From the 1942 report we read that children of Rhodesia sent money to England for children in bombed area's. £15 was given to the Portsmouth Charity Organisation, and this provided Christmas parcels for poor families. Also £50 was received from the Roan Antelope Copper Mines Northern Rhodesia. This was used to buy prams for poor mothers. Money was also received from Uncle Macs Appeal on the B.B.C. It was also noted that a local baker provided parcels of Christmas pudding and mince pies.

At the end of WWII it was recorded in the annual report that the beautiful word 'charity' had fallen into disrepute and so the name was changed in April 1946 from The Portsmouth Charity Organisation to Portsmouth Family Welfare Association.

Over many years the Association acted for many Service Charities and the Prisoners Aid Society and collected rent for the Douglas Haig Homes. It also acted as almoner as very few of the poor had access to banks. There were about 20 voluntary visitors, who made weekly visits to the families in need, distributing grants from charities. Gradually all this work dwindled away as charities dealt directly with their cases. We are still able to refer names when appropriate.

So what of our present work in the age of Social Services and a multitude of benefits?

There are still families and people who fall through the net and we are often the only source of last resort.

Our principal clients are single parents, families, people who have suffered domestic abuse, people on low incomes, homeless people, people with alcohol and drug related problems, people on low incomes, pensioners in need, refugees and asylum seekers.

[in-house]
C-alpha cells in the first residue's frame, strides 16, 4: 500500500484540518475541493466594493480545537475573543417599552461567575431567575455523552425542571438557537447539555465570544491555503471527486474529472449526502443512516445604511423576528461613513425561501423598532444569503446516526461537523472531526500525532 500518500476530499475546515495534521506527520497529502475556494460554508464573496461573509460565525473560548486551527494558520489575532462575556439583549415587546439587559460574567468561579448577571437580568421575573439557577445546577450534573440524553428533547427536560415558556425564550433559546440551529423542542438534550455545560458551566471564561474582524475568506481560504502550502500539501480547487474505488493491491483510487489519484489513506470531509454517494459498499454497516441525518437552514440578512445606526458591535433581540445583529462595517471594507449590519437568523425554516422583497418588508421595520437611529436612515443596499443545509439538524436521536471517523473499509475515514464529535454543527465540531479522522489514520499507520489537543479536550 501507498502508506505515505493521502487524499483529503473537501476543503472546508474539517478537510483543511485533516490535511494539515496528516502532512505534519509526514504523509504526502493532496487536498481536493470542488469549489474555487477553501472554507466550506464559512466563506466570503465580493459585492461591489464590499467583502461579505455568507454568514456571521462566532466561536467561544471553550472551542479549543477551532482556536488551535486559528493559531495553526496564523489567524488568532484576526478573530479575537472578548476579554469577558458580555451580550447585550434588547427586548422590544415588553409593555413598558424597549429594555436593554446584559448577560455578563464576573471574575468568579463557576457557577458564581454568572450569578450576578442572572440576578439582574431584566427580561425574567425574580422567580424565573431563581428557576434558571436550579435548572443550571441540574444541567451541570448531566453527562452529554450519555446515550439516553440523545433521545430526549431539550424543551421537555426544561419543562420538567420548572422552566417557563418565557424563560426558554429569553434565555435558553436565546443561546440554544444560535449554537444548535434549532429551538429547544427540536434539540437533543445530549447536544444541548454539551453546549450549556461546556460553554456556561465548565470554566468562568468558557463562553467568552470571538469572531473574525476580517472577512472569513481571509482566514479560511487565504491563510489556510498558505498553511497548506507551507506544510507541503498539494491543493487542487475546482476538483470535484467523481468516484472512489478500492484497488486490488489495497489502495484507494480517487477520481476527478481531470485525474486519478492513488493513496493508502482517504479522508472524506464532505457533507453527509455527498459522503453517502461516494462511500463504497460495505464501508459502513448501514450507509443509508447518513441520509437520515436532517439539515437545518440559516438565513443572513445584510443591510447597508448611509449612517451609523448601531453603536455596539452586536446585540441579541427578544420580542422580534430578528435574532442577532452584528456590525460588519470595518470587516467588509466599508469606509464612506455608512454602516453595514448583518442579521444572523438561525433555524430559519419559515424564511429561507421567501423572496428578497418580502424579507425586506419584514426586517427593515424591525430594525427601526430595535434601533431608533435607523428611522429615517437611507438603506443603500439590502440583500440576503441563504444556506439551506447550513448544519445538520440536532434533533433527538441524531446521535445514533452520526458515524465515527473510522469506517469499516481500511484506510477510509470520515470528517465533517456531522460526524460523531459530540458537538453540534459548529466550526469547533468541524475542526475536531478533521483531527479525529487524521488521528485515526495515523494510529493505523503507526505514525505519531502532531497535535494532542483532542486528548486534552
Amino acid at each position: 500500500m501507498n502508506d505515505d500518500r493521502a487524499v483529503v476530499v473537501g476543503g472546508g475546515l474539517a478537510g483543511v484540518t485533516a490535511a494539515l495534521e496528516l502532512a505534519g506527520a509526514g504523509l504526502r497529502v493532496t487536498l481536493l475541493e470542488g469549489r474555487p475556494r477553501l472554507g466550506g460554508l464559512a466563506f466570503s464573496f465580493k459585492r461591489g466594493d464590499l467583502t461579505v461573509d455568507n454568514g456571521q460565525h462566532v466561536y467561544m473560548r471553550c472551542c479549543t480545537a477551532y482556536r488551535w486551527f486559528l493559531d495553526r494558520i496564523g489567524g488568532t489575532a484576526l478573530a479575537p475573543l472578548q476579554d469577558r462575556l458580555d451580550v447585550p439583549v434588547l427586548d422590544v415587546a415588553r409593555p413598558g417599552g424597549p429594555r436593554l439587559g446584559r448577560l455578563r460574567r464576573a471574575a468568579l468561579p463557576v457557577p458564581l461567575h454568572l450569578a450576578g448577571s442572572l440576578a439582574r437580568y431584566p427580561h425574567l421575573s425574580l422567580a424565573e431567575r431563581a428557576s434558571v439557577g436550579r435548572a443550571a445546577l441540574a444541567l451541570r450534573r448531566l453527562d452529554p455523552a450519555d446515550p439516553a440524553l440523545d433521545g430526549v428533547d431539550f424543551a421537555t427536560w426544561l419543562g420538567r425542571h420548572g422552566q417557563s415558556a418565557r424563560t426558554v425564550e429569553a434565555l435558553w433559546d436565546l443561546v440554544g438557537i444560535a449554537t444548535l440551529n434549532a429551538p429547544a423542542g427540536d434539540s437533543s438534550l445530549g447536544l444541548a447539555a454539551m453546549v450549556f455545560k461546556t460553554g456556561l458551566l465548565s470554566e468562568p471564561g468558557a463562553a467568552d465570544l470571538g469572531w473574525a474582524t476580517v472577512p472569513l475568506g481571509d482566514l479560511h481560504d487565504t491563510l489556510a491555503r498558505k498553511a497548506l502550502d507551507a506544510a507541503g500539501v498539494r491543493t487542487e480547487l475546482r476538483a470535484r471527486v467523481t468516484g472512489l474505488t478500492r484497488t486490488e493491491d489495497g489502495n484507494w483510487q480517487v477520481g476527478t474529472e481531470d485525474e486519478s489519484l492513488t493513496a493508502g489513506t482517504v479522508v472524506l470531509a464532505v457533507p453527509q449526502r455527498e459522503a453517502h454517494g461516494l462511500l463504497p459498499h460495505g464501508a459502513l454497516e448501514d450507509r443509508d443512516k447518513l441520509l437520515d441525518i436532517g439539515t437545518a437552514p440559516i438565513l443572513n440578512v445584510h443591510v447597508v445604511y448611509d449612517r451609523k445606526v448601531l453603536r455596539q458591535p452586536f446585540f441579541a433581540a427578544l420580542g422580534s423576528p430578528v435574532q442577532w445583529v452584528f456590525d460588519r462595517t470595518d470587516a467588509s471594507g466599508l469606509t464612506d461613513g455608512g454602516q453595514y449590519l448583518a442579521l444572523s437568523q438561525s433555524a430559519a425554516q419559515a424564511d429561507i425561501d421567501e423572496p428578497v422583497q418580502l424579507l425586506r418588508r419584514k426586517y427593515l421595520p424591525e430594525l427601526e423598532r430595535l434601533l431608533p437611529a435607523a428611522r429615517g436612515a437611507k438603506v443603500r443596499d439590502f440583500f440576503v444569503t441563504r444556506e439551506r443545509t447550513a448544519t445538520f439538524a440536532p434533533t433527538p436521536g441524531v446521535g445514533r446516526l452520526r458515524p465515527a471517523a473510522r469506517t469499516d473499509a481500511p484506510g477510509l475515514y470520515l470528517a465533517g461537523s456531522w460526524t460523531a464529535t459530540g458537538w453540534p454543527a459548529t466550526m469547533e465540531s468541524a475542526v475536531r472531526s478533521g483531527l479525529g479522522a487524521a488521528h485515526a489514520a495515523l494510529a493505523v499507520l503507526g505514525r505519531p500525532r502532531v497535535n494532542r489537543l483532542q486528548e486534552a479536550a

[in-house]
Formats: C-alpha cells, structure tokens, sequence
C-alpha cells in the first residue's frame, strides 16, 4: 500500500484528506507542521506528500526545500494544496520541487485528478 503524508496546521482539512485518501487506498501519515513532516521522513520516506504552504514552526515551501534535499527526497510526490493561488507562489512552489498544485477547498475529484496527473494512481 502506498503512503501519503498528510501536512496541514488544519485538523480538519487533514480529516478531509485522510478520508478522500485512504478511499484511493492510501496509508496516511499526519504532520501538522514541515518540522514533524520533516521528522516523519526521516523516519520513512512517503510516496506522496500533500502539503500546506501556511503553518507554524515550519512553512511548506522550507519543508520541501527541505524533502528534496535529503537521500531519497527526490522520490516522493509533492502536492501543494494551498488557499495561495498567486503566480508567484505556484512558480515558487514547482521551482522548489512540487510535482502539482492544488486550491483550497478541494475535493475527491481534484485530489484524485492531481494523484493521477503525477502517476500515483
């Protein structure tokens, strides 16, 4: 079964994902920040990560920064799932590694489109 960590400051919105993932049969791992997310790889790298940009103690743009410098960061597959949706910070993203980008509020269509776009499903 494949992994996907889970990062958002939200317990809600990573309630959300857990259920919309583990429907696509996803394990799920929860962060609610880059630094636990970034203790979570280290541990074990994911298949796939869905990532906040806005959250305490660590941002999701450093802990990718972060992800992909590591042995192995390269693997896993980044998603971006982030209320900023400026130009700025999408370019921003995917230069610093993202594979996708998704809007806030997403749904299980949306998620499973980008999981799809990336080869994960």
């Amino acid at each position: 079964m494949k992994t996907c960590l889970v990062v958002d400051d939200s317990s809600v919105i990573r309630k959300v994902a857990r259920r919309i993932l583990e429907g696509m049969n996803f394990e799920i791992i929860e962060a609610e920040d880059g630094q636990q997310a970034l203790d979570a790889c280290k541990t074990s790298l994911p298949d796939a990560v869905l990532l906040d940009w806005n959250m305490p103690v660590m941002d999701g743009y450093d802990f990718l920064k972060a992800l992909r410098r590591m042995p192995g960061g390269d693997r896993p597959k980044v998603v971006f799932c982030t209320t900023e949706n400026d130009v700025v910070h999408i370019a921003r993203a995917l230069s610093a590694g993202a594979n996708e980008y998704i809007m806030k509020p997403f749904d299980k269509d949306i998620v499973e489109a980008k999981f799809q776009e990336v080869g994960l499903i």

Cases are referred to us by Doctors, Social workers, Mental Health Professionals, Portsmouth City Council Housing Department, Portsmouth City Council Independent Living Service, Central Point, The Roberts Centre and various other charities. People also approach us independently.

We are not in a position to give out money, but we try where possible to provide clothing, bedding, crockery and utensils, prams and cots. We also hold a small supply of food bought with donations.

Going back to the earliest reports there was a constant plea for food, serviceable clothing and shoes - particularly men's shoes. This need remains the same today. Reading the old reports, it makes one realise how lucky we are today with the advance in civic responsibility. Although there is now no near starvation and slum living conditions, we are still fulfilling a need for the City of Portsmouth.

Taken from the 1988/9 report there is a paragraph which is still relevant today...

Who Needs Most Help?

Portsmouth Family Welfare Association exists for the purpose implicit in its name.